The English language is old enough to make us wonder where do all its spelling and grammar rules come from, isn’t it? Nowadays we can easily study some particular points of the language history, but we do not always have enough time to do it.
The most misspelled words in English are not pulled from college term papers; they are in everyday writing. While reading through this list of the 15 most commonly misspelled words (when your nose begins to bleed, and your eye starts to twitch), remember that there is an easy solution: spell check.
Most who have spell check consider it a necessity, as even the most grizzled veteran writers encounter potholes. A university professor once remarked, “I was writing along, quick as you please, and I hit a wall in the form of the word “rabbit.” My mind went blank…was it one ‘B’ and two ‘Ts’? Two ‘Bs’ and one ‘T’? It was odd–I can write ‘cognitive neuropsychiatry’, but I get stuck on ‘rabbit’? Thank goodness for spell check.”
You can easily download full-size poster version of the infographic here.
After you have double-checked your texts in our spellchecker, let’s learn the rules of some of the correct writings from the list.
The first standard of the correct spelling is to know the right pronunciation and the reading. If you are the ESL student, this point should be familiar to you as you had to learn the alphabet with its different sounds.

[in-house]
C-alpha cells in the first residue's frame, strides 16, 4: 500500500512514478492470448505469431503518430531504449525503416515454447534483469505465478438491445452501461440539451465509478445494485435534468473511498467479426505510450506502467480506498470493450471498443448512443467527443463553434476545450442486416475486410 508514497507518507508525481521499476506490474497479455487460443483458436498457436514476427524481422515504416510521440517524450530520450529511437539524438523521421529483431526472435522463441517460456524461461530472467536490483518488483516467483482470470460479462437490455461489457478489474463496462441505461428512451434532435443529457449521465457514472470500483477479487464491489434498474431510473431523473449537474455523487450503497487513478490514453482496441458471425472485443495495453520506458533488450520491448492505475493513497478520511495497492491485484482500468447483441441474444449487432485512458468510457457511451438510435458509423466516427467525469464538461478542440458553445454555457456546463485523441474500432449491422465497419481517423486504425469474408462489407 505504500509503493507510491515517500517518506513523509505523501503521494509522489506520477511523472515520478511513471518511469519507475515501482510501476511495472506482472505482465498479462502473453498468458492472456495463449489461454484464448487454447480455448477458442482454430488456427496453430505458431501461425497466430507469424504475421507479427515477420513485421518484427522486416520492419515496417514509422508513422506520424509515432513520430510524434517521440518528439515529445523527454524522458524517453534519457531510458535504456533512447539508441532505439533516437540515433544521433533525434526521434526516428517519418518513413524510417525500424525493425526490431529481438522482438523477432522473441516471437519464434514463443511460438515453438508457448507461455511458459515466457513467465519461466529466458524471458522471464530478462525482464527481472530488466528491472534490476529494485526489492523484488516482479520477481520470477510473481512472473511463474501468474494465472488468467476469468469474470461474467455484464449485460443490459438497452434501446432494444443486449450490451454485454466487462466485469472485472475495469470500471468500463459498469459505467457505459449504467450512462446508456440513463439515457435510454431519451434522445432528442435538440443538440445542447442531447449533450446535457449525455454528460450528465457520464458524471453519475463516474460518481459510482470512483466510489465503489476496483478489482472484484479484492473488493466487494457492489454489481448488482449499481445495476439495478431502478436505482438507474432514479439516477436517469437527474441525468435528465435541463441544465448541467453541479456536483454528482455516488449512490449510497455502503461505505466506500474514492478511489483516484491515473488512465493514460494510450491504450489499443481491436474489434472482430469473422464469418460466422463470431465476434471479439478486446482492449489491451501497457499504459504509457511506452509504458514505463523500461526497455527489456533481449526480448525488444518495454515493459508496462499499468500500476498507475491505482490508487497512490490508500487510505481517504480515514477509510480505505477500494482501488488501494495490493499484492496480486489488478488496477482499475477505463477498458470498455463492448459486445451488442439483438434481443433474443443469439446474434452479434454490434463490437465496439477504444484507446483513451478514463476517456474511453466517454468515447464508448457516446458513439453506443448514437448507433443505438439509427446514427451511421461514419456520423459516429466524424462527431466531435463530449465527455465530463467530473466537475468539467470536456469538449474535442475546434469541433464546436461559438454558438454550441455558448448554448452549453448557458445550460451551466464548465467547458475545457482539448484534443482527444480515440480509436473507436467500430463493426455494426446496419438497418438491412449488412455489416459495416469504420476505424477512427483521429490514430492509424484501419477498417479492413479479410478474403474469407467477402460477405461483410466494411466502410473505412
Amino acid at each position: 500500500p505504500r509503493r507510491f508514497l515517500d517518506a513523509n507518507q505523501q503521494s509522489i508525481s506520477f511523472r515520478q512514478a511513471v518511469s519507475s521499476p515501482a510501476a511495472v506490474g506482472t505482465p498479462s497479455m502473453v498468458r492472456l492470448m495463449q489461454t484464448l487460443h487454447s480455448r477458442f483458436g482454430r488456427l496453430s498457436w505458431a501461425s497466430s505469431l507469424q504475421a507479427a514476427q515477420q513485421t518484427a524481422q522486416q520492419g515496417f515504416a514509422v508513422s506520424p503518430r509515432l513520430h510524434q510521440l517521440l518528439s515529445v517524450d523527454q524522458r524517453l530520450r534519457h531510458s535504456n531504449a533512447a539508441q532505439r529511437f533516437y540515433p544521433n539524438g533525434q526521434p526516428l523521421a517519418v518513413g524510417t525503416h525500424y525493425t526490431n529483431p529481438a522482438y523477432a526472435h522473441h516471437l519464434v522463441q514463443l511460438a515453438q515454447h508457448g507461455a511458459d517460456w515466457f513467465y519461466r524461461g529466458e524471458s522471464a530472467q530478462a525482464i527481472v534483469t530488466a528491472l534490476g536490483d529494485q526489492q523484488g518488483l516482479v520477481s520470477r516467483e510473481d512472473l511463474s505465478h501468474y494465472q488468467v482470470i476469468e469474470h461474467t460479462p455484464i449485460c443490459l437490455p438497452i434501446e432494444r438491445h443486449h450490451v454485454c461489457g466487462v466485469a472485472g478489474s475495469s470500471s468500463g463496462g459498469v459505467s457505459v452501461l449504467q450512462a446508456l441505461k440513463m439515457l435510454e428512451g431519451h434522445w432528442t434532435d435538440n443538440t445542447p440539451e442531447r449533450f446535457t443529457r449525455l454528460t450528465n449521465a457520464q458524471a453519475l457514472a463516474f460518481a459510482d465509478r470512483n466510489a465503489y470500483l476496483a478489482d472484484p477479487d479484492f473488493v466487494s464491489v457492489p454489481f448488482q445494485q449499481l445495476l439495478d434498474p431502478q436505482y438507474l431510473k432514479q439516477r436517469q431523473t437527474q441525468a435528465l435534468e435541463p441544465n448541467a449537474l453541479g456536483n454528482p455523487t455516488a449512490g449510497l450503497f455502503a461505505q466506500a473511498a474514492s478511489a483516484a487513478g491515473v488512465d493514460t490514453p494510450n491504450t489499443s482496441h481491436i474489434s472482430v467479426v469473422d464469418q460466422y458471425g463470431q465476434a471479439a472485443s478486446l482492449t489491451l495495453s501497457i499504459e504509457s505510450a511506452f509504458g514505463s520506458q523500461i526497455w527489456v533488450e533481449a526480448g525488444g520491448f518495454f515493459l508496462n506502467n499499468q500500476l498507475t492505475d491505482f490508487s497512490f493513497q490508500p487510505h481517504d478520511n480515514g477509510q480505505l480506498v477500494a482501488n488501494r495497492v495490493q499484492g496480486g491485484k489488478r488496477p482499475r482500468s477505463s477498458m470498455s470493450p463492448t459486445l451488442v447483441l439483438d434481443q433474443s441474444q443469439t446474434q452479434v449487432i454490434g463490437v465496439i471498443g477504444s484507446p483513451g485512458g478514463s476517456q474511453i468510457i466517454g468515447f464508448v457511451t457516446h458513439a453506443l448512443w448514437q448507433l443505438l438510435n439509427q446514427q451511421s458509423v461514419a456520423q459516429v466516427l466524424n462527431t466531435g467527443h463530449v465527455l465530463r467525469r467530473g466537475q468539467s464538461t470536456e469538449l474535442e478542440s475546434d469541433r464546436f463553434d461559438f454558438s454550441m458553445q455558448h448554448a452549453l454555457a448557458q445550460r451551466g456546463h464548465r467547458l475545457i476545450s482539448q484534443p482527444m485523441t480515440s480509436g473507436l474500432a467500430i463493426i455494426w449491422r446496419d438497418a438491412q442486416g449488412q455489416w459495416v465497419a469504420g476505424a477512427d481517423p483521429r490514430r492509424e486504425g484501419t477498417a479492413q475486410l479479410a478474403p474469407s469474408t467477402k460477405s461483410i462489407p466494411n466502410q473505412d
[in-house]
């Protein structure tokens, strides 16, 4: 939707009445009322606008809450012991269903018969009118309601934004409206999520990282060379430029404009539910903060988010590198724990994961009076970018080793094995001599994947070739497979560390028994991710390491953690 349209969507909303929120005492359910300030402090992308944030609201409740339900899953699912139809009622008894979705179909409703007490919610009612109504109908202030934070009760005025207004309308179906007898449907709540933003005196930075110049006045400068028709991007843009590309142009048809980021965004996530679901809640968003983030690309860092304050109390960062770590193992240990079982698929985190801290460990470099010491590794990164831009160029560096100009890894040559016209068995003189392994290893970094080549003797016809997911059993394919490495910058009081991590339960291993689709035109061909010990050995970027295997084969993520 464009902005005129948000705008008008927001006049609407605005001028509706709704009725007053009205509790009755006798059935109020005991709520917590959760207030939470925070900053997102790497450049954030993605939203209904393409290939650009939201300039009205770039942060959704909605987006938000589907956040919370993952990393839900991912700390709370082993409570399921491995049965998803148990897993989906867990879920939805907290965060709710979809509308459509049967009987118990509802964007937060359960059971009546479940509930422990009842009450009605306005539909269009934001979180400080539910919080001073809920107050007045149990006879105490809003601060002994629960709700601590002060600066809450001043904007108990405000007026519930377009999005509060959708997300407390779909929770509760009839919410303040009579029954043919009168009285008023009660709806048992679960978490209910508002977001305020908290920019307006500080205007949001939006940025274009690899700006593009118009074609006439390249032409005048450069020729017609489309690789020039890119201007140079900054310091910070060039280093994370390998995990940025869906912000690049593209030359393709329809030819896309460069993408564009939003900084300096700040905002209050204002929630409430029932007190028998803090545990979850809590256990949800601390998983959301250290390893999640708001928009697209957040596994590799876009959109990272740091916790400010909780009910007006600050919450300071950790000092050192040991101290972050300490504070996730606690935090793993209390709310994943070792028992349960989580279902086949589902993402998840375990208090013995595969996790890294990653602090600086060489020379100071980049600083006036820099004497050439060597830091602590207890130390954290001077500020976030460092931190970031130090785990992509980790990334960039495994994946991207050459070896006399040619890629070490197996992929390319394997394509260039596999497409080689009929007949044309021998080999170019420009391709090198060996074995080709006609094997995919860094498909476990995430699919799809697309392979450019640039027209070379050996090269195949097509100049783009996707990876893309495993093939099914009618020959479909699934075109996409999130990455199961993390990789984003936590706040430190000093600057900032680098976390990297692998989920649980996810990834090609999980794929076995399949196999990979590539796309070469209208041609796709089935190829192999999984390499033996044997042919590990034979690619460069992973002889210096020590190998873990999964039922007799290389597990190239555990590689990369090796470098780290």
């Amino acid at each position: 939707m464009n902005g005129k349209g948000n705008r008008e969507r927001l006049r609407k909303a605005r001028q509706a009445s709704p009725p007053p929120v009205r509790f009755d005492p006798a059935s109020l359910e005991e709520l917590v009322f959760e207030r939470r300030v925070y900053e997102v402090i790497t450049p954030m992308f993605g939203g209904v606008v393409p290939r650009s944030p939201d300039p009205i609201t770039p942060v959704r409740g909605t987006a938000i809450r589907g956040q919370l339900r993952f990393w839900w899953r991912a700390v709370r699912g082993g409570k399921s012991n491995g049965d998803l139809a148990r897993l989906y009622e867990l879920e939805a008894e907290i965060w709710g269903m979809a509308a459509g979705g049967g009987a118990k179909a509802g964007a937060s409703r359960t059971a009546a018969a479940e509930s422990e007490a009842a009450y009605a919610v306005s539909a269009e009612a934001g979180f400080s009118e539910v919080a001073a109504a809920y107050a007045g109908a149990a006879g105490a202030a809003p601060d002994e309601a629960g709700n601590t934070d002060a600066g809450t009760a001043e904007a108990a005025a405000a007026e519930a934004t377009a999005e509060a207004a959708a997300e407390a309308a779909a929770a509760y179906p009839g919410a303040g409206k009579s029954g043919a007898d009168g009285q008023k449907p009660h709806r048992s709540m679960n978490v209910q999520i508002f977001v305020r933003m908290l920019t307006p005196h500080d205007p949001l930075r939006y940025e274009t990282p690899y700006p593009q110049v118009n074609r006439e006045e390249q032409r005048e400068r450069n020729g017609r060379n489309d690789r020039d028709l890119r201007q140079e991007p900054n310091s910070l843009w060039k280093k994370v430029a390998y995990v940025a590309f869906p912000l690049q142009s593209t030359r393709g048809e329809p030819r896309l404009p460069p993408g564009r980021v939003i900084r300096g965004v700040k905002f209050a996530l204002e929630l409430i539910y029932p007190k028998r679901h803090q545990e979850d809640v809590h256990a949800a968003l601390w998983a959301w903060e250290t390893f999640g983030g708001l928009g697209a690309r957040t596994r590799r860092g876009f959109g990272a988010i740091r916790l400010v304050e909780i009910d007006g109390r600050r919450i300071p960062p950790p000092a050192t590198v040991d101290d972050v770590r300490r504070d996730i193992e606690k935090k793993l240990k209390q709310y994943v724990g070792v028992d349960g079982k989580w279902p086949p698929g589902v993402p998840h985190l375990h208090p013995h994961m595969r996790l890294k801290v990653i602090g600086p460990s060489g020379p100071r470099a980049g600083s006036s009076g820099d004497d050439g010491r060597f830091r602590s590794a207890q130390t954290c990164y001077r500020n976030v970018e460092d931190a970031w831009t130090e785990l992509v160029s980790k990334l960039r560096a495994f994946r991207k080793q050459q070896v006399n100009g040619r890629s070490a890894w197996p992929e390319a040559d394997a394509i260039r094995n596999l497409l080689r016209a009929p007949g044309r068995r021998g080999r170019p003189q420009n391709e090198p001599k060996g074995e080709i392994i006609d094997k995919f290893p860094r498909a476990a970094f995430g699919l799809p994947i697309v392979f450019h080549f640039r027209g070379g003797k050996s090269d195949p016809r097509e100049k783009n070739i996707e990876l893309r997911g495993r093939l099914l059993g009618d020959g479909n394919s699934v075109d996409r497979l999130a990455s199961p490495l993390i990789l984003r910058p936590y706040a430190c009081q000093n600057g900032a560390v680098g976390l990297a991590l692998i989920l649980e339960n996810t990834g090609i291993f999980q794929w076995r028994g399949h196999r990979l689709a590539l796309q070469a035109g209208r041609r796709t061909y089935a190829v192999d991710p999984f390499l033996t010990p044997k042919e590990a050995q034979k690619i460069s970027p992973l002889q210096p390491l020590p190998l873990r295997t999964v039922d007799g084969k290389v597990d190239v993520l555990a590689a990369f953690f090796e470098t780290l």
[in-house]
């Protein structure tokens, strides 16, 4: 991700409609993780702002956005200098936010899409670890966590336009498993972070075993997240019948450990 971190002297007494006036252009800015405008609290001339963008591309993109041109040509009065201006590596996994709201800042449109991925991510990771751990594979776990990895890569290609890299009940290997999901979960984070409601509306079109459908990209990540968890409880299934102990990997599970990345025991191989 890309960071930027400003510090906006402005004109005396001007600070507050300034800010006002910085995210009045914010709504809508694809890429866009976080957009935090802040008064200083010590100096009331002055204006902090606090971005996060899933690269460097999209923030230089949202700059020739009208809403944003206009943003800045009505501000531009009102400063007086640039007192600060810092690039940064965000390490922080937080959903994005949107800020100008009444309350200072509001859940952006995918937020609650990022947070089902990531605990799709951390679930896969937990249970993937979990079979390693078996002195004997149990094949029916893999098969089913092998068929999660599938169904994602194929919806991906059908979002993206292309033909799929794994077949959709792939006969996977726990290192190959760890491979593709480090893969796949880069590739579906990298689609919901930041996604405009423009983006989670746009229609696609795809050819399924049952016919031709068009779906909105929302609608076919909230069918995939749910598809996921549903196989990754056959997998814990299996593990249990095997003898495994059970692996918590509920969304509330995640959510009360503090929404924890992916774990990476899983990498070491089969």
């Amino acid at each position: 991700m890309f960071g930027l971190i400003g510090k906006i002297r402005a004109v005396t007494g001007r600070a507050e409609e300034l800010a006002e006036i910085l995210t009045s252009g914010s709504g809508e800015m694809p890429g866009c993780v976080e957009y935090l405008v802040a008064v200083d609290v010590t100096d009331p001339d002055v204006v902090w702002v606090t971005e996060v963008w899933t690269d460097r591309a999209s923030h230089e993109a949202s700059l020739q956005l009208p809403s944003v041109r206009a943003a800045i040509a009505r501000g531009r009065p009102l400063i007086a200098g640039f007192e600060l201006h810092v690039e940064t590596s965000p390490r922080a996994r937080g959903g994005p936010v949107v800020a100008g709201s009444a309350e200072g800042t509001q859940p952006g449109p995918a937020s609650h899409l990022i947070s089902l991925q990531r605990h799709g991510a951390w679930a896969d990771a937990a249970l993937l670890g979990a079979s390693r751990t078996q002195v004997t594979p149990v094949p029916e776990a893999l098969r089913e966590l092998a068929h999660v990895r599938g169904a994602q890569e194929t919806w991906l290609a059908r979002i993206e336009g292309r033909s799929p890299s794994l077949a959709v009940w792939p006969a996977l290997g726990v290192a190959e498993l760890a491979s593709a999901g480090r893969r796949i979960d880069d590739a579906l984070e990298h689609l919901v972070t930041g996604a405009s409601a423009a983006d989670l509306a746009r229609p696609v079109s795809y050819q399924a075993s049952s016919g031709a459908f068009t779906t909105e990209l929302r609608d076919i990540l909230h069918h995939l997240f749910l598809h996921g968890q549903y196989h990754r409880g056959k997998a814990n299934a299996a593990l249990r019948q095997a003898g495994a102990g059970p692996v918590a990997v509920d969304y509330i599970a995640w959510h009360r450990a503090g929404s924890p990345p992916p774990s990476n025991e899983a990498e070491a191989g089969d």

- The example “Receive” and “Believe” are all about “E” before “I” except after “C.”
- The changes made in the pronouns don’t follow the “E” before “I” except after “C” rule as they have their own origin of spelling.
- “Because” reminds us the Etymology article on grammar.net page. It comes from bi cause: 1275-1325; Middle English bi cause by cause: from Latin bis + causa. This word has the meaning “by the reason.”
- “Begin” and “Beginning” and other short or monosyllable verbs ask for double consonant before “ing.”
“Occur” and its “Occurred” form also follow the similar rule for adding “ed” ending. Don’t forget to ensure double “C” using the root word as “occasion.”
- “Different” and “Definitely” can be quickly checked by the root words too: “to differ”, and “definite.”
- “Behaviour” and “Behavior” are both correct, but in two different countries. The first is available in the UK, but the second is in the US. British variant suggests going to some history lessons.
- “True” loses its “e” while adding “ly” ending to get an adverb “Truly.”
Meanwhile, if we had “L” in the end as in “real” word we double “L”.
For instance: “
Alotisn’t a word, sorry.” “Oh, really?”
- The last point for you to study is the list of the “Wh” questions words: who, whose, what, which, when, why, where.
As this infographic proves, the most commonly misspelled words are the ones we use every single day. By taking a minute and spell checking your work, you can avoid these blunders and, in doing so, appear more professional in a business email, come off as more caring and considerate in a birthday card (because you took the time to perfect and polish your writing), and simply be viewed by the world at large as a more educated, conscientious individual. Spelling matters in real life, not just in English class!
I hope that I gave you enough information to study today, and to scratch your head while looking through the language history.